Tips:

    • Before posting a question, please search the forum. There's a very good chance someone has already asked the question.

    • When using the "search" function, be sure to use the search box on the bottom of the page, not the top!

    • Note, however, that you will probably have better luck searching if you use Google (or similar search engine) than if you use the Forum search function. When using Google, to limit your results to Garden Web, include the following in your search criteria: ***site:ths.gardenweb.com

    • In the Subject, the site changes the double quote used as the inches indicator (") to a single quote ('). We don't know why. To compensate, use two single quotes and it will appear as a double quote in the Subject. Luckily, the double quote works in the message box.

    • When composing a new thread, you have a couple of options:

      • Have replies emailed to you: check the box offering this option. However, you must have "Allow other users to send you email via forms at our site." box checked in your profile for this to work (see the "Your Profile" link at the very top of the page) [See the post later in this thread with the Subject: Getting Emails Sent To You...3-step Process]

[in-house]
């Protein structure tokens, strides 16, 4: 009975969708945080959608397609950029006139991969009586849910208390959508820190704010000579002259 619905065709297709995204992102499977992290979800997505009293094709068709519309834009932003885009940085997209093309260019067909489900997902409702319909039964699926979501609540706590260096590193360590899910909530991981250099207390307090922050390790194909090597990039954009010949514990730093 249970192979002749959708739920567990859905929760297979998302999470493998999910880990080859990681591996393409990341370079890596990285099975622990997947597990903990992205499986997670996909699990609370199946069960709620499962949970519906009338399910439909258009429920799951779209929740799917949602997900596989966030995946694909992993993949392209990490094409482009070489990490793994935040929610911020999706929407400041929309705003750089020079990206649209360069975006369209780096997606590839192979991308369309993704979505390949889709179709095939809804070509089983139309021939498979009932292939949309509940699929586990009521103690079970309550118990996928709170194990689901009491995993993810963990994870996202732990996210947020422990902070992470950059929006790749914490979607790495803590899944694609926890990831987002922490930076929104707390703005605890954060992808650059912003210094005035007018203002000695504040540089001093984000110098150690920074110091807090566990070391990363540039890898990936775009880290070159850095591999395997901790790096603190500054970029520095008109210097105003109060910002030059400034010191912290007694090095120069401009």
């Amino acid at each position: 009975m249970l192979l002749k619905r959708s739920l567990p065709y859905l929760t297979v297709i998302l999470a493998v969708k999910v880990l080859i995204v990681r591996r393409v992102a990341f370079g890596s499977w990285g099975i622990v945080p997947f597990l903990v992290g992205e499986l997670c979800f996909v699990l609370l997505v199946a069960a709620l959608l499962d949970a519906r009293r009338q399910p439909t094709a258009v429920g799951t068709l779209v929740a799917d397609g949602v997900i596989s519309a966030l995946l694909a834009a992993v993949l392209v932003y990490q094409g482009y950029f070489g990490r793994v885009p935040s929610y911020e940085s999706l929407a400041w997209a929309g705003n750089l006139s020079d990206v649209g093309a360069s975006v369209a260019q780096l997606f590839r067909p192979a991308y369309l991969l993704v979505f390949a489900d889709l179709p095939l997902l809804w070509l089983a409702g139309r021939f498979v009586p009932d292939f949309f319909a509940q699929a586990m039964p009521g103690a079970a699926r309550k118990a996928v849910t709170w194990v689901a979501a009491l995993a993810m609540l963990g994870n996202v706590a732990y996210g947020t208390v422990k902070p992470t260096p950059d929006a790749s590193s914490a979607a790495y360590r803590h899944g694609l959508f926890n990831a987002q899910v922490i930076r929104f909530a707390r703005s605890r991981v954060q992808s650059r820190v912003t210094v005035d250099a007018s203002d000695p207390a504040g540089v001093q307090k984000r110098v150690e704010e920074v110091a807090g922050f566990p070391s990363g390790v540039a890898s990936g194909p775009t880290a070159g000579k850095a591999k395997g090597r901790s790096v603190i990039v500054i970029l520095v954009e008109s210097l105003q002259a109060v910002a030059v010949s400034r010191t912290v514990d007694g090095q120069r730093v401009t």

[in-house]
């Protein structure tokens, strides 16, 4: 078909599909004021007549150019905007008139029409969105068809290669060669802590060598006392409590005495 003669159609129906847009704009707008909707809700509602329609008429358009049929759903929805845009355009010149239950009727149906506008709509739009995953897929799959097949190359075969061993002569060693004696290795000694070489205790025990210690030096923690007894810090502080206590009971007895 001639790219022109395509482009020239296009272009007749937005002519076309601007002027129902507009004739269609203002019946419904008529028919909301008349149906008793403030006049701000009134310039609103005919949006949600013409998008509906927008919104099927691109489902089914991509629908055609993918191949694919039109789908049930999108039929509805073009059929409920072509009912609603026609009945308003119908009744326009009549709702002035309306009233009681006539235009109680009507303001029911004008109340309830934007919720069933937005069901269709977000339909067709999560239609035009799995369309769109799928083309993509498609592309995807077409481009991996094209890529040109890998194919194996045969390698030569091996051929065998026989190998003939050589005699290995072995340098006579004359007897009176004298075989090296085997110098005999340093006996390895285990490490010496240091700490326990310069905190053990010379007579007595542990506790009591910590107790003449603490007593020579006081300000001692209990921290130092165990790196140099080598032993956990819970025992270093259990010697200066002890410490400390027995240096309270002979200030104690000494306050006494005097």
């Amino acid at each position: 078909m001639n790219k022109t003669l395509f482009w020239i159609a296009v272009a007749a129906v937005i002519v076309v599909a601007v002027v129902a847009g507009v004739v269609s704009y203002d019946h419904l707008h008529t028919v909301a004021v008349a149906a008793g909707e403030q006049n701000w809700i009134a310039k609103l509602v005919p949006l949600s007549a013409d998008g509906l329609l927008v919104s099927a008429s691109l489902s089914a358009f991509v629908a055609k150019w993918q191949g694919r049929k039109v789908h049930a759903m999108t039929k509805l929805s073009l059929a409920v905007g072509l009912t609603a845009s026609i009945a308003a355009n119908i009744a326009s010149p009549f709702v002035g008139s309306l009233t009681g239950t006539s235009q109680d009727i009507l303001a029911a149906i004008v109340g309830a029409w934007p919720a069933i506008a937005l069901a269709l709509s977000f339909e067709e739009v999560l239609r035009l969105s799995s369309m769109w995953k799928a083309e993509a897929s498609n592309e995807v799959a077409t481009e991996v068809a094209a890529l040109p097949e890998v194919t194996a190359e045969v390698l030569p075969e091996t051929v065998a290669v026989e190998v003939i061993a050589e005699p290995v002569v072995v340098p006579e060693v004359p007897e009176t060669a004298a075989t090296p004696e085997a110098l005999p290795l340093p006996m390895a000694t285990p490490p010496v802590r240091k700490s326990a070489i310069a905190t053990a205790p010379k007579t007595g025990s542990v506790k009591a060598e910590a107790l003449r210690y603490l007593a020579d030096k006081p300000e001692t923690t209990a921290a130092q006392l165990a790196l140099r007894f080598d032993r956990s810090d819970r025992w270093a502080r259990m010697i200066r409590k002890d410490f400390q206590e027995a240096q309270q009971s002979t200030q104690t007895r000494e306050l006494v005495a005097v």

• Insert a link: When you "preview" your message, you will be provided with two boxes for a link...one is for the link itself and the second is for the name or description of the link.

    • New! A new function was recently added, you can now edit a post that you've submitted. So, if you discover a typo or realize you made a mistake, select the "Edit Post" link in the upper right corner of the post under the "Clippings" section. One thing, it's good etiquette to add a comment as to what you changed. (No, it's not required.)